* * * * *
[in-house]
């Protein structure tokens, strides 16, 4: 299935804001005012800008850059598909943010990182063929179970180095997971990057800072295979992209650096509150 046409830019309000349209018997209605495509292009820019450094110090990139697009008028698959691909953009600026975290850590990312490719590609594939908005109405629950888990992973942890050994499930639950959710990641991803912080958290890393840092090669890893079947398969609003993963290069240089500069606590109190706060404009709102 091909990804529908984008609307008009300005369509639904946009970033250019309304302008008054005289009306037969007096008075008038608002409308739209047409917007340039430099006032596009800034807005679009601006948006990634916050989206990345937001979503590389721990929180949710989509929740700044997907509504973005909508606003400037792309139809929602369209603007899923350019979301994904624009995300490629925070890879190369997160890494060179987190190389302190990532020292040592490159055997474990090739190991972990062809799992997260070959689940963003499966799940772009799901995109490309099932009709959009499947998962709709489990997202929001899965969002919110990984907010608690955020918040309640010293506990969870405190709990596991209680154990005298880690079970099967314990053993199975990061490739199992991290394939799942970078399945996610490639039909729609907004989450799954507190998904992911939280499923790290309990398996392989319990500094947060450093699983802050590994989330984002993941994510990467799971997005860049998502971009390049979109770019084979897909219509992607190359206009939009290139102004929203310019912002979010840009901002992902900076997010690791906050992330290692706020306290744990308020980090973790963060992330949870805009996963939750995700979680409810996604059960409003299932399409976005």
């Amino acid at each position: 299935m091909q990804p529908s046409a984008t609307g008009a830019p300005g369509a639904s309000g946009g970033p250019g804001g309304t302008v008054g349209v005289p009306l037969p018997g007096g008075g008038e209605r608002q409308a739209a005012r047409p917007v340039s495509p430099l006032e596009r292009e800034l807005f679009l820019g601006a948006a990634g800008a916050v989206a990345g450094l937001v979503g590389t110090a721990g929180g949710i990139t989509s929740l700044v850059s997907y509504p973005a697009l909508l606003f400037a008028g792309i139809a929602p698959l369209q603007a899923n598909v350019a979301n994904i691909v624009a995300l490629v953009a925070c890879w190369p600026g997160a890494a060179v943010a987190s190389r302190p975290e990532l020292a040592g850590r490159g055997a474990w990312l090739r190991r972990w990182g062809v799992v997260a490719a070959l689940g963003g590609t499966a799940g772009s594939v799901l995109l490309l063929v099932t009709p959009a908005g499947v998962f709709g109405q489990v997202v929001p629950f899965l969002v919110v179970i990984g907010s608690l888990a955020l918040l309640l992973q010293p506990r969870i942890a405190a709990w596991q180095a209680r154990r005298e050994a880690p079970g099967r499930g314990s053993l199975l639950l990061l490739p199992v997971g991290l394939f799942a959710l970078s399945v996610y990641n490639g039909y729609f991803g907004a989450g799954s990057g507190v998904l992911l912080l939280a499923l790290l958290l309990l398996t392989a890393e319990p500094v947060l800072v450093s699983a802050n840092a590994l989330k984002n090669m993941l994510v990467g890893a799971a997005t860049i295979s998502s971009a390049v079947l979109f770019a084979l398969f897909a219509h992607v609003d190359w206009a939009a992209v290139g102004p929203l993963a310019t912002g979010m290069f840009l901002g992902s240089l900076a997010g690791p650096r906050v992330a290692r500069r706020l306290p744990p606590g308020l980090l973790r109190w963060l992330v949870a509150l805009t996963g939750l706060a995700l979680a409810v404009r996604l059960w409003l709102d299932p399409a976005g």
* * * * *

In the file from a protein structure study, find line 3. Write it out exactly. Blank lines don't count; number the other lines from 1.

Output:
């Amino acid at each position: 299935m091909q990804p529908s046409a984008t609307g008009a830019p300005g369509a639904s309000g946009g970033p250019g804001g309304t302008v008054g349209v005289p009306l037969p018997g007096g008075g008038e209605r608002q409308a739209a005012r047409p917007v340039s495509p430099l006032e596009r292009e800034l807005f679009l820019g601006a948006a990634g800008a916050v989206a990345g450094l937001v979503g590389t110090a721990g929180g949710i990139t989509s929740l700044v850059s997907y509504p973005a697009l909508l606003f400037a008028g792309i139809a929602p698959l369209q603007a899923n598909v350019a979301n994904i691909v624009a995300l490629v953009a925070c890879w190369p600026g997160a890494a060179v943010a987190s190389r302190p975290e990532l020292a040592g850590r490159g055997a474990w990312l090739r190991r972990w990182g062809v799992v997260a490719a070959l689940g963003g590609t499966a799940g772009s594939v799901l995109l490309l063929v099932t009709p959009a908005g499947v998962f709709g109405q489990v997202v929001p629950f899965l969002v919110v179970i990984g907010s608690l888990a955020l918040l309640l992973q010293p506990r969870i942890a405190a709990w596991q180095a209680r154990r005298e050994a880690p079970g099967r499930g314990s053993l199975l639950l990061l490739p199992v997971g991290l394939f799942a959710l970078s399945v996610y990641n490639g039909y729609f991803g907004a989450g799954s990057g507190v998904l992911l912080l939280a499923l790290l958290l309990l398996t392989a890393e319990p500094v947060l800072v450093s699983a802050n840092a590994l989330k984002n090669m993941l994510v990467g890893a799971a997005t860049i295979s998502s971009a390049v079947l979109f770019a084979l398969f897909a219509h992607v609003d190359w206009a939009a992209v290139g102004p929203l993963a310019t912002g979010m290069f840009l901002g992902s240089l900076a997010g690791p650096r906050v992330a290692r500069r706020l306290p744990p606590g308020l980090l973790r109190w963060l992330v949870a509150l805009t996963g939750l706060a995700l979680a409810v404009r996604l059960w409003l709102d299932p399409a976005g």